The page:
The federal government is in effect running an anti-innovation policy: the least innovative states, those that have historically made the lowest investments in their people and physical plant, get more in the way of new business than their long history of non-investment deserves. The race to the bottom in tax policy has favored low-wage states with weaker or non-existent rights to collective bargaining, low overall incomes (poorest 10 here), and more growth in manufacturing through relocation (see this Cato Institute analysis for the standard argument).
The race to the bottom of tax rates doesn't signal an innovation economy, but a predator economy, where low-rent states run by enemies of public sector development steal jobs from places that have invested in their citizens taxes for decades -- California, New York, and others being classic examples. Red states that vote against government receive more in federal government dollars than they send in taxes. Not only do more industrialized blue states subsidize their underdeveloped red neighbors with taxes: they also send their jobs to red states with tax giveaways and other free public stuff that blue states gave to them via the aforementioned tax transfers.
This means that here in America we have a tax system in which innovation states subsidize anti-innovation states, helping to deprive themselves of the tax base that made them innovation states in the first place.
So why do we put up with this? Part of the answer is that red state conservatives control federal policy even when they are in the minority in Congress. But the inability of modern American conservatism to acknowledge any connection between public investment and wealth creation is enabled by the intellectual weakness of American liberalism.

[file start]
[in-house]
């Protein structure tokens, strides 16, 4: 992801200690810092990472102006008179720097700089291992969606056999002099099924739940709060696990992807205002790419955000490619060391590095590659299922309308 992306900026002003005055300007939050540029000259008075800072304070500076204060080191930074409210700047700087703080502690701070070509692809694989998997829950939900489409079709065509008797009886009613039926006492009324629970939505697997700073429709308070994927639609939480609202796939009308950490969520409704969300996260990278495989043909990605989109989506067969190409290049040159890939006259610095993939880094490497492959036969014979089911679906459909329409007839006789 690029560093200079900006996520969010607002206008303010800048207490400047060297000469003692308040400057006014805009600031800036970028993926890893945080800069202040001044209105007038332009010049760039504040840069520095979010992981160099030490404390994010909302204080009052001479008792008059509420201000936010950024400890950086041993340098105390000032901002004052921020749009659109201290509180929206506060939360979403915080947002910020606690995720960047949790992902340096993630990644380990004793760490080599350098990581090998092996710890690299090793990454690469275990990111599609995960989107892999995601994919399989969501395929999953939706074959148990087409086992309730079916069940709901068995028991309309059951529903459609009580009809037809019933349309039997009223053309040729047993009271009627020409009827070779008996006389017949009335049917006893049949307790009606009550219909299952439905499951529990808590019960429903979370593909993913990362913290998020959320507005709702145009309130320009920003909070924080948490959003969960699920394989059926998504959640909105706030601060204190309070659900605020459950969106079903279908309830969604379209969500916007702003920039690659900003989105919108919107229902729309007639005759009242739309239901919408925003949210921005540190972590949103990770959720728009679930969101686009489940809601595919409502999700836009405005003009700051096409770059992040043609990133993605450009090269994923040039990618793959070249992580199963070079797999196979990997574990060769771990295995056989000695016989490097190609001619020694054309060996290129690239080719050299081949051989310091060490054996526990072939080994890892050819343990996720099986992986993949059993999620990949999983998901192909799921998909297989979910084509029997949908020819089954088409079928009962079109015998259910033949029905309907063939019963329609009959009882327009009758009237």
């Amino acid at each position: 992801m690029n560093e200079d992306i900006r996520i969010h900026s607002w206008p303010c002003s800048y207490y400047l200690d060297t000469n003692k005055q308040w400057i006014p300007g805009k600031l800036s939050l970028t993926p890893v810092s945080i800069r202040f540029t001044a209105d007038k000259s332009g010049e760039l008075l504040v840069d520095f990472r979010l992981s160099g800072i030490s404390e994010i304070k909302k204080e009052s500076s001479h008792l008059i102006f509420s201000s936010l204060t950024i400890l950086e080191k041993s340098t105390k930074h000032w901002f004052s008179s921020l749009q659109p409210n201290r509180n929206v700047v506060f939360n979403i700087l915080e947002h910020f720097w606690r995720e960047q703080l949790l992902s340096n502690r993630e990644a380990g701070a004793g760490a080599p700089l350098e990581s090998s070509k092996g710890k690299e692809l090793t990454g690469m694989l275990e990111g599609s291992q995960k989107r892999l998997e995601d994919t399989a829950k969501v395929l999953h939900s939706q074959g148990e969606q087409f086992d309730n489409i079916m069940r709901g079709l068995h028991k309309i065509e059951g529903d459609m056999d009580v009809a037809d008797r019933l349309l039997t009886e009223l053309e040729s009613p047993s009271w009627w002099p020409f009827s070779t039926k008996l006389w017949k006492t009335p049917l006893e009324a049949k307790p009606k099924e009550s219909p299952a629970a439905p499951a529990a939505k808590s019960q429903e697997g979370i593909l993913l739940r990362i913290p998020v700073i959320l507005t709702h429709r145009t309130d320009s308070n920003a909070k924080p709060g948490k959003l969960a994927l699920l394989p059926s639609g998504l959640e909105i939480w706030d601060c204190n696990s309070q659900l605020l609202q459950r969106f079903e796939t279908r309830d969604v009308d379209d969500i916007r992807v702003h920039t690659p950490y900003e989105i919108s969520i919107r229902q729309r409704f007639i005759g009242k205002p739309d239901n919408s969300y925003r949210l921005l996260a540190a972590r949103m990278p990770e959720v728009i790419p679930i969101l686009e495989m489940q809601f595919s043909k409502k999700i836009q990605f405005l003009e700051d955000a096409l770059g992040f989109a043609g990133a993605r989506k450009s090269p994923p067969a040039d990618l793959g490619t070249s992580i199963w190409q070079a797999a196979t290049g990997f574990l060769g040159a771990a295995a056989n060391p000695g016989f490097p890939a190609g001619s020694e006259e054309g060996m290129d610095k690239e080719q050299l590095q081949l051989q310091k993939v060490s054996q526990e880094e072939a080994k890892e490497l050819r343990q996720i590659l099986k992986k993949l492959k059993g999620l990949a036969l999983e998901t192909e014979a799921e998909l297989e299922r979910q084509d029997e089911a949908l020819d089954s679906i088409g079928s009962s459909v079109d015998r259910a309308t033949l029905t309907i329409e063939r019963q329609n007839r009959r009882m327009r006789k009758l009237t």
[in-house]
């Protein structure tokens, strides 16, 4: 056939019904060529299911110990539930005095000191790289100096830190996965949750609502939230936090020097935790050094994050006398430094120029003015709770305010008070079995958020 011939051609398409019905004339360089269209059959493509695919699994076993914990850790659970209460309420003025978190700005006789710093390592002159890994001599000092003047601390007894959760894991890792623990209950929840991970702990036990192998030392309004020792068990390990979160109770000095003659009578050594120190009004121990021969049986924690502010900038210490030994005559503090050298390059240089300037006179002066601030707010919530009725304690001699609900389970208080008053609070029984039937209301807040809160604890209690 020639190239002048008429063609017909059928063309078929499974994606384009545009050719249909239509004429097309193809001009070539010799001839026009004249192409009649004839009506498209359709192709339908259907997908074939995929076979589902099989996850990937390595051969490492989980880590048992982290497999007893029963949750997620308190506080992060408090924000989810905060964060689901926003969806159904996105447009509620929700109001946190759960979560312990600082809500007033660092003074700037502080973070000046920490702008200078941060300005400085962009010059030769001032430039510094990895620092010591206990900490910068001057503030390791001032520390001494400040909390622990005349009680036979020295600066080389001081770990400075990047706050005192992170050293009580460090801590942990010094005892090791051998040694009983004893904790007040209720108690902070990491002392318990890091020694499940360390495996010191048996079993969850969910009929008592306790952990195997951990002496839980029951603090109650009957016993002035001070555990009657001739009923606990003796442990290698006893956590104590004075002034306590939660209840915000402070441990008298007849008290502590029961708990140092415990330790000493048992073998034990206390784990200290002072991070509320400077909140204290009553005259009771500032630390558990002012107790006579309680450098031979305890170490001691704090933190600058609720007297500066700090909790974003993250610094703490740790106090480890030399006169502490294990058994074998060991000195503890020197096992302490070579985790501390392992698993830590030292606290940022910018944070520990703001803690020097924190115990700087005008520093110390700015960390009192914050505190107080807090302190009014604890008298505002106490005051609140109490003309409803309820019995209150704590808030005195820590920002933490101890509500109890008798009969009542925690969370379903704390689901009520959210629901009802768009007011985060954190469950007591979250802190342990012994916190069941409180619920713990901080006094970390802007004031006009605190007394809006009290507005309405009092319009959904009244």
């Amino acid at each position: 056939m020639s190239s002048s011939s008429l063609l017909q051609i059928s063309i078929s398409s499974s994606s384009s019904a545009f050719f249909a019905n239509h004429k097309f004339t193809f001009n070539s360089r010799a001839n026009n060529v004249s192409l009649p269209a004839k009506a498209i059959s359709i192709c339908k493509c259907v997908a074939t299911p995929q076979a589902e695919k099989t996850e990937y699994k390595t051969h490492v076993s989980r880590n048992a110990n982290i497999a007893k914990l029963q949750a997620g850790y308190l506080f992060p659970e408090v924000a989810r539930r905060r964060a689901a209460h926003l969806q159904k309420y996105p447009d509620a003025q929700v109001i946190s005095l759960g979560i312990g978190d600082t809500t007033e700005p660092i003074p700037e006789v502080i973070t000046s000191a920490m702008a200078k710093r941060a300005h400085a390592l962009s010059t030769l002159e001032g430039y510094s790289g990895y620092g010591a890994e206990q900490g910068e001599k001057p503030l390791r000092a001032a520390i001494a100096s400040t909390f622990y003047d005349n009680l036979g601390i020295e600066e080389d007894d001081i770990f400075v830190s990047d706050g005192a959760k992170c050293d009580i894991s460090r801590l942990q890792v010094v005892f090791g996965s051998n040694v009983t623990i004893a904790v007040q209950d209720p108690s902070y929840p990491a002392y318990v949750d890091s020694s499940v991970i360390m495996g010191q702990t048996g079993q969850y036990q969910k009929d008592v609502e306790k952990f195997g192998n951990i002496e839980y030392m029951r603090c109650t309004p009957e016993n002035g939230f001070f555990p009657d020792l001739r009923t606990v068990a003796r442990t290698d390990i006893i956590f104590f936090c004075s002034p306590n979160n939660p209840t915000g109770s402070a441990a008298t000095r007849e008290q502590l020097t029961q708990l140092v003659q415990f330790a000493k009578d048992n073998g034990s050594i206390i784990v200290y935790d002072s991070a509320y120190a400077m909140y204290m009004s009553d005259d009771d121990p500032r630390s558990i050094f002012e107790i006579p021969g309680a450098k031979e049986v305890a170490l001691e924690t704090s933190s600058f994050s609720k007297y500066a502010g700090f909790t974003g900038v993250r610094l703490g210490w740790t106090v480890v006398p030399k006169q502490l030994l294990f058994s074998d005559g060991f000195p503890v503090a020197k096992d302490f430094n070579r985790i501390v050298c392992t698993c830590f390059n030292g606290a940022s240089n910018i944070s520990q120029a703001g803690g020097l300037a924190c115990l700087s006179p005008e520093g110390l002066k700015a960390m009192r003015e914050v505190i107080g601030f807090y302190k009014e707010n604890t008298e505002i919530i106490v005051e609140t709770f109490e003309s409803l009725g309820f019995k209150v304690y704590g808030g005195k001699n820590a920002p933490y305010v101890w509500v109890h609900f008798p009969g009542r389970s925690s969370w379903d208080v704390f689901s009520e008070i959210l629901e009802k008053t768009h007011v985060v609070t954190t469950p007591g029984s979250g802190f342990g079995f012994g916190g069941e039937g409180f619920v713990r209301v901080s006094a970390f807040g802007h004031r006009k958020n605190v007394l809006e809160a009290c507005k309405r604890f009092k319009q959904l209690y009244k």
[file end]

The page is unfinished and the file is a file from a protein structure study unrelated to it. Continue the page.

An example of the latter is Jared Bernstein's post on the Apple tax avoidance article. Bernstein was Vice-President Joseph Biden's chief economist, and here makes the Democrats' standard argument in favor of tilling the public infrastructure soil in which we will be growing our future Apple trees. He makes sensible suggestions about passing a minimum tax on foreign profits of U.S. companies and in general ending "the loopholes that make it cheaper to invest" abroad than in the U.S.
At the same time, Bernstein goes out of his way to say Apple is doing nothing wrong: "They need to compete and to avoid providing their competitors with any advantages," so they minimize their tax burden just like the other guy.
Bernstein's error is to separate Apple's exploitation of the tax system from Apple's creation of that tax system. Apple in fact helped create this begger-thy-neighbor tax system through lobbying and other interventions in the political process at every level. Apple and its competitors created this low-tax system for themselves, it works for them, and they have no economic reason to give it up. They won't voluntarily support Bernstein's tax reforms, meaning that these reforms will never happen without concerned anti-Apple pressure to get Apple to do what Apple would not do on its own.
Bernstein admits as much by calling on Apple to "be a better corporate citizen" and shower "schools in its backyard" with what in effect would be some charity money. Unfortunately, this won't work either: the knowledge economy was created by mass access to high-quality education, not by rehiring a few fired professors with a little trickle-down largesse.
The larger problem is that Silicon Valley businesses have more ideological and cultural influence than any sector on earth. Yet they won't actively support even minor rebuilding of public higher ed, much less the mass access that created the post-war middle class. As De Anza College's president put it,
"When it comes time for all these companies -- Google and Apple and Facebook and the rest -- to pay their fair share, there's a knee-jerk resistance. They're philosophically antitax, and it's decimating the state."
The U.S. economy will go nowhere if we can't get past Silicon Valley ideology. We are used to equating Apple with the knowledge economy. We also need to see Apple as the knowledge economy's enemy. Until we do, we won't be able to reverse the erosion of that economy or of its middle class that, thanks to Silicon Valley's backward economic thinking, is already well underway.